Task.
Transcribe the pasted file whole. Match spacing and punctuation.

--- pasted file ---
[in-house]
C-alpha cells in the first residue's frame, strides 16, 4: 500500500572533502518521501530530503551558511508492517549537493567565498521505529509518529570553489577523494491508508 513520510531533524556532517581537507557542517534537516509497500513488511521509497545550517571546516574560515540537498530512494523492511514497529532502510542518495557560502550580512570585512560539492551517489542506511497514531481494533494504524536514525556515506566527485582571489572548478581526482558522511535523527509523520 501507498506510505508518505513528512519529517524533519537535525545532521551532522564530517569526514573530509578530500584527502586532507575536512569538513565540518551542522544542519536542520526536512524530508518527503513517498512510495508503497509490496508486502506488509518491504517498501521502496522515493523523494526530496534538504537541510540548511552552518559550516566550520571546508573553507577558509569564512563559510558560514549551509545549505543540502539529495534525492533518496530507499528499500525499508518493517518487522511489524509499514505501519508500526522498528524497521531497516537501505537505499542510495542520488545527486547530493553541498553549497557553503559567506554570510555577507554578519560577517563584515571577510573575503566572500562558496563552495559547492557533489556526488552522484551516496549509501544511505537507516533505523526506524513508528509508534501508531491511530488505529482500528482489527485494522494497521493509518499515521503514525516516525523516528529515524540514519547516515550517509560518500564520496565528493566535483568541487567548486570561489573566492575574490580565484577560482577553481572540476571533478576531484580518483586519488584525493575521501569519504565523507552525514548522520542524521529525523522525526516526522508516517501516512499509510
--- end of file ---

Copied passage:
[in-house]
C-alpha cells in the first residue's frame, strides 16, 4: 500500500572533502518521501530530503551558511508492517549537493567565498521505529509518529570553489577523494491508508 513520510531533524556532517581537507557542517534537516509497500513488511521509497545550517571546516574560515540537498530512494523492511514497529532502510542518495557560502550580512570585512560539492551517489542506511497514531481494533494504524536514525556515506566527485582571489572548478581526482558522511535523527509523520 501507498506510505508518505513528512519529517524533519537535525545532521551532522564530517569526514573530509578530500584527502586532507575536512569538513565540518551542522544542519536542520526536512524530508518527503513517498512510495508503497509490496508486502506488509518491504517498501521502496522515493523523494526530496534538504537541510540548511552552518559550516566550520571546508573553507577558509569564512563559510558560514549551509545549505543540502539529495534525492533518496530507499528499500525499508518493517518487522511489524509499514505501519508500526522498528524497521531497516537501505537505499542510495542520488545527486547530493553541498553549497557553503559567506554570510555577507554578519560577517563584515571577510573575503566572500562558496563552495559547492557533489556526488552522484551516496549509501544511505537507516533505523526506524513508528509508534501508531491511530488505529482500528482489527485494522494497521493509518499515521503514525516516525523516528529515524540514519547516515550517509560518500564520496565528493566535483568541487567548486570561489573566492575574490580565484577560482577553481572540476571533478576531484580518483586519488584525493575521501569519504565523507552525514548522520542524521529525523522525526516526522508516517501516512499509510